We have a new weapon in the war on sugar!
In the spring of 2016, the US Food and Drug Administration (FDA) announced that food manufacturers will be required to make changes to their nutrition labels for packaged products.
Here are the new nutrition facts label requirements:
- Servings Per Container must be displayed at the top of the nutrition label
- Serving Size must be listed in a larger, bold text
- Calories Per Serving must be prominently displayed
- Add a new line for Added Sugars Per Serving
The companies affected by these new requirements officially have until 2018 to comply, but the good news is that many have already begun rolling out the new labels. Consider the shock millions of Americans will experience when they discover the startling amounts of added sugars in each serving from the many products marketed as healthy or “lowfat.” (For me, the first category that comes to mind are fruit juices – but that is for another blog!)
More than 1 out of every 5 calories in the American diet comes from added sugars. Through the miracle of food technology, food manufacturers use over 60 types of added sugars that can be integrated with other ingredients and those ingredients have appeared on food labels under superficial names like maltol, panocha and fruit juice.[i]
The new line on the nutrition label defining added sugars gives us more control to properly manage overall consumption of sugar in our diet.
Recommended amounts vary by age and gender, but on average, men should not consume more than nine teaspoons of sugar daily, and women should limit their daily intake to six teaspoons.
Other new label requirements include:
- A footnote that explains Percentage Daily Value
- The PDV is based on a 2,000 calorie diet, so consumers can adjust if their daily goal is 1,500.
- Adjusted serving sizes that more closely reflect the modern appetite (the old standard was set in the early 90s)
- As an example, the new labels will show an increase from 1/2 cup of ice cream to 2/3 cup, and from 8 ounces of soda to 12 ounces.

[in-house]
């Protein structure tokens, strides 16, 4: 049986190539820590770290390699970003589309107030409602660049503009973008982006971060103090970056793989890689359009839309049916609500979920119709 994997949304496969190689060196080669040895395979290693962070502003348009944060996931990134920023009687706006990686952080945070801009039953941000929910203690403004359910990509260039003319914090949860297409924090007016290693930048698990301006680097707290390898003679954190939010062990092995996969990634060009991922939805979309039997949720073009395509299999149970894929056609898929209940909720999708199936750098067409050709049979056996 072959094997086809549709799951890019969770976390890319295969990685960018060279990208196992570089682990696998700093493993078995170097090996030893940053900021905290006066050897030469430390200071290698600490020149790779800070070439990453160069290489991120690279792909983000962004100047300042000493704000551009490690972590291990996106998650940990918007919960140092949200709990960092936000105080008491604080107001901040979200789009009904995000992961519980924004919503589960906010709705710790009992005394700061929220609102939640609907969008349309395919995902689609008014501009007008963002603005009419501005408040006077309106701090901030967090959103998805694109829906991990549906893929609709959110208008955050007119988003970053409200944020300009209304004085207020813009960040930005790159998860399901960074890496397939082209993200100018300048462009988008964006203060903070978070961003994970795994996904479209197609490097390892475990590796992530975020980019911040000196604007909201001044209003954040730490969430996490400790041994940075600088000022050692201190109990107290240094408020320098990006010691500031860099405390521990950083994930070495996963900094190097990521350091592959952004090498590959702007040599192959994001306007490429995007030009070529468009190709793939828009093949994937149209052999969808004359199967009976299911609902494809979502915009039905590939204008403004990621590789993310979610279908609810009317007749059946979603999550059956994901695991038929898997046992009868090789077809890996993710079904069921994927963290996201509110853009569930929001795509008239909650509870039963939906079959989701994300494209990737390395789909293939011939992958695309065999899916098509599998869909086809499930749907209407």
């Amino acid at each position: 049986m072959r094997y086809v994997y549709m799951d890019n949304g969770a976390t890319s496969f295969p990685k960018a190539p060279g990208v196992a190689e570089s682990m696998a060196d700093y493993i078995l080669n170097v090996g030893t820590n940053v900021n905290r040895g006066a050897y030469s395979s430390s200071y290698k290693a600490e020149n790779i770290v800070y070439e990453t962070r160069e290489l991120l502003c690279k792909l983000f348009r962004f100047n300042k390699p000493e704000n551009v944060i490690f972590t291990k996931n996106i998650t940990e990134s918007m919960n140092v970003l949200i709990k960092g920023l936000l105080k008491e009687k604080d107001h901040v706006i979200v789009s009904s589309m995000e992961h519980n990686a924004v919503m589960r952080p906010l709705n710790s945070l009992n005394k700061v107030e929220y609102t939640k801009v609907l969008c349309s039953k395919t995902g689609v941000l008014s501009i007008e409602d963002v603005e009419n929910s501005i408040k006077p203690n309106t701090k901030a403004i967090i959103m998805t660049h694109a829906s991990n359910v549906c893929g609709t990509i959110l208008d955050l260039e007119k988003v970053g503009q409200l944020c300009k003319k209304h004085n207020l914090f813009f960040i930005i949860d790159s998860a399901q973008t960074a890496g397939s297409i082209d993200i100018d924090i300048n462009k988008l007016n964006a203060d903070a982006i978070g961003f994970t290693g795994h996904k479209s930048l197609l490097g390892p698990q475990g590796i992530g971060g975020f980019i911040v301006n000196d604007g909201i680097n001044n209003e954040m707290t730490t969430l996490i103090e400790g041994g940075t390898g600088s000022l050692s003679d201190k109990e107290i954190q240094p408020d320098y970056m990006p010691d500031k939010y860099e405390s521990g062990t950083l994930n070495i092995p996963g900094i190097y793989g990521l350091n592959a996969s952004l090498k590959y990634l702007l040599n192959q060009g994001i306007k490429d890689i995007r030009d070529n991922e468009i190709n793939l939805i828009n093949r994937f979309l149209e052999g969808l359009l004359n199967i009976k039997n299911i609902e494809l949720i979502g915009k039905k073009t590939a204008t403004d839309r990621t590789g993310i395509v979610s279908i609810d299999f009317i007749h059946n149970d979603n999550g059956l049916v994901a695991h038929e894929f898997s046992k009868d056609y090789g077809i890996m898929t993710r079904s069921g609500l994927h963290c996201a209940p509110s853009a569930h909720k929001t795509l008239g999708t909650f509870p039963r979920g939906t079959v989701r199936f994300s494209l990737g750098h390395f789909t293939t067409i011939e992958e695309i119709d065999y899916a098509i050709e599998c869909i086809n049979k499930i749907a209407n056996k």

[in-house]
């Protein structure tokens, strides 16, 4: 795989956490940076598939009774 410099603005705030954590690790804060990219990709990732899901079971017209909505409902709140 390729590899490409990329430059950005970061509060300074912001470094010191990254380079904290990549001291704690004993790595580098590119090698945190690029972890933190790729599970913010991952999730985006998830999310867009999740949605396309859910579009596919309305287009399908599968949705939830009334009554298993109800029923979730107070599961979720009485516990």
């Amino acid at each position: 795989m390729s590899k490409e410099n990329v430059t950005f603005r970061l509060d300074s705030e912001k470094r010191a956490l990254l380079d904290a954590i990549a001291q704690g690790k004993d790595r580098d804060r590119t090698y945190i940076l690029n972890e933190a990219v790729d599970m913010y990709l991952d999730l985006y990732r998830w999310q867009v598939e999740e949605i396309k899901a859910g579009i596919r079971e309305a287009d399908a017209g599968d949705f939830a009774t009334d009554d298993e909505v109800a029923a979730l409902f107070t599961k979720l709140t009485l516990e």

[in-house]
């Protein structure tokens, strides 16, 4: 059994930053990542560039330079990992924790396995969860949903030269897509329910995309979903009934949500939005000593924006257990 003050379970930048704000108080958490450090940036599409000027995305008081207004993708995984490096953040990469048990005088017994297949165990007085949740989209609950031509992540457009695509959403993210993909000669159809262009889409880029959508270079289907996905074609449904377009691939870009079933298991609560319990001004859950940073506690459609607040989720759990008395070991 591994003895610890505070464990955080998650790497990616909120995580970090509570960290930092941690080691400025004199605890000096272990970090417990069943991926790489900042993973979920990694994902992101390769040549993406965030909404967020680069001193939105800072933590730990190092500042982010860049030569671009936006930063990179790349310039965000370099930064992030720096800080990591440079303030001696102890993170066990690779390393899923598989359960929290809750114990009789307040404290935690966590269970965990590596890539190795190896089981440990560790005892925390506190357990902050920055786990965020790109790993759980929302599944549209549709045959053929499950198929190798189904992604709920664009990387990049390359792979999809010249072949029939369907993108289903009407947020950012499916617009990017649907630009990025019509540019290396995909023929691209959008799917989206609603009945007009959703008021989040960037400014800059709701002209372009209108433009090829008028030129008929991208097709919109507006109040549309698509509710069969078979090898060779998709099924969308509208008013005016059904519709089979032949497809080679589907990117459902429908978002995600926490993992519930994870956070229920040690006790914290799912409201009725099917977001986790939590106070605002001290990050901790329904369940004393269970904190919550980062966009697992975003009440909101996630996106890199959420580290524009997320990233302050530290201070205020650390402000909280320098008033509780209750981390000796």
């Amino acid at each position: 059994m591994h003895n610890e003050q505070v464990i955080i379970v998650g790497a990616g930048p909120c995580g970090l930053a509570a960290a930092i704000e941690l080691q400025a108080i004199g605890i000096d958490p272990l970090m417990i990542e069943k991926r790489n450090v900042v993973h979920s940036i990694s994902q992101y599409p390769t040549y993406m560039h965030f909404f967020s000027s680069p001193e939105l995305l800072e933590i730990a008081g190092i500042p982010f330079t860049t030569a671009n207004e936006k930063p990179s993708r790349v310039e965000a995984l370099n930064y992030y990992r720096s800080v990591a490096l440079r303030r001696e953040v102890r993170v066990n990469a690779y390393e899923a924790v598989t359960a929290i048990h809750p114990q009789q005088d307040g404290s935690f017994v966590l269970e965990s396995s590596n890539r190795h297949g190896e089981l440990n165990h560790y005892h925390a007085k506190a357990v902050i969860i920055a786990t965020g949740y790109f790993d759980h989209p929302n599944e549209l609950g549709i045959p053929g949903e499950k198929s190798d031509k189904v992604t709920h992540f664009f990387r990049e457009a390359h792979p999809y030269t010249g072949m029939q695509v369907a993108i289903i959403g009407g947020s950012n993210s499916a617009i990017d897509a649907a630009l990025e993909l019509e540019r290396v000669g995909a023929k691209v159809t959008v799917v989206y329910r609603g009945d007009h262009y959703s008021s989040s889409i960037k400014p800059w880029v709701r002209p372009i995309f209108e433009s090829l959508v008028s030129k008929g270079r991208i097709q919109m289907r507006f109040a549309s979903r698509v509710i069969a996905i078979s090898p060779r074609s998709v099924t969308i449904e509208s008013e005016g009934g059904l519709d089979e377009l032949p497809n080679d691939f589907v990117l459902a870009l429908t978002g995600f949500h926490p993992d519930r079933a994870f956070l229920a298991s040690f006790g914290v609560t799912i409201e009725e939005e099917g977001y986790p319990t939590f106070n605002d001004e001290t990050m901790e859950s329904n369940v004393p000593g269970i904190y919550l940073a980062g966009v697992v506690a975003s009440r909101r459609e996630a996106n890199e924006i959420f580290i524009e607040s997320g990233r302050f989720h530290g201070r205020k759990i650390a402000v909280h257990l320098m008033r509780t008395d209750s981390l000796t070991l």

- If a product consists of two or more servings, the brand owner must list two columns: data for the recommended serving and data for the complete package[ii]
While many manufacturers have already updated their nutrition labels in compliance with FDA guidelines, the new developments were met by opposition.
This came primarily from the big players, especially with regard to the new line item on added sugars. One cereal group contended that natural and added sugars have the same impact on health. The Sugar Association stated publicly that the new line item is not grounded in science!
For anyone who has followed our War on Sugar blogs, or have taken the time to read The Case Against Sugar by science writer Gary Taubes, we know that these two arguments – to be kind – are silly.
- Added sugars are not created equally, and were introduced by food manufacturers to enhance more flavor – more sweetness – to their products that compel consumers to buy more. Added sugars are powerfully addictive, and people don’t get type 2 diabetes from eating too much fruit.
- The staggering rise in cases of type 2 diabetes since added sugars became a fixture in the American diet is all the science we need to know. Type 2 was virtually non-existent before the industrial revolution made confectionaries and other products with added sugars more accessible to consumers during the mid-nineteenth century.
For further proof, one need only to look at the Pima Indians in Arizona, who experienced high rates of type 2 diabetes back in the early years of the 20th century when reservation life was limited to an Americanized diet.
The new nutrition labels are a huge breakthrough in the war against added sugars ... but it can only become an effective weapon if we are raising awareness. Tell everyone you know – family, friends, co-workers, neighbors, customers and anyone you meet for the first time.
These new mandates, especially the added sugar line item, could force food companies to manufacture healthier products, especially if we are voting with our wallets.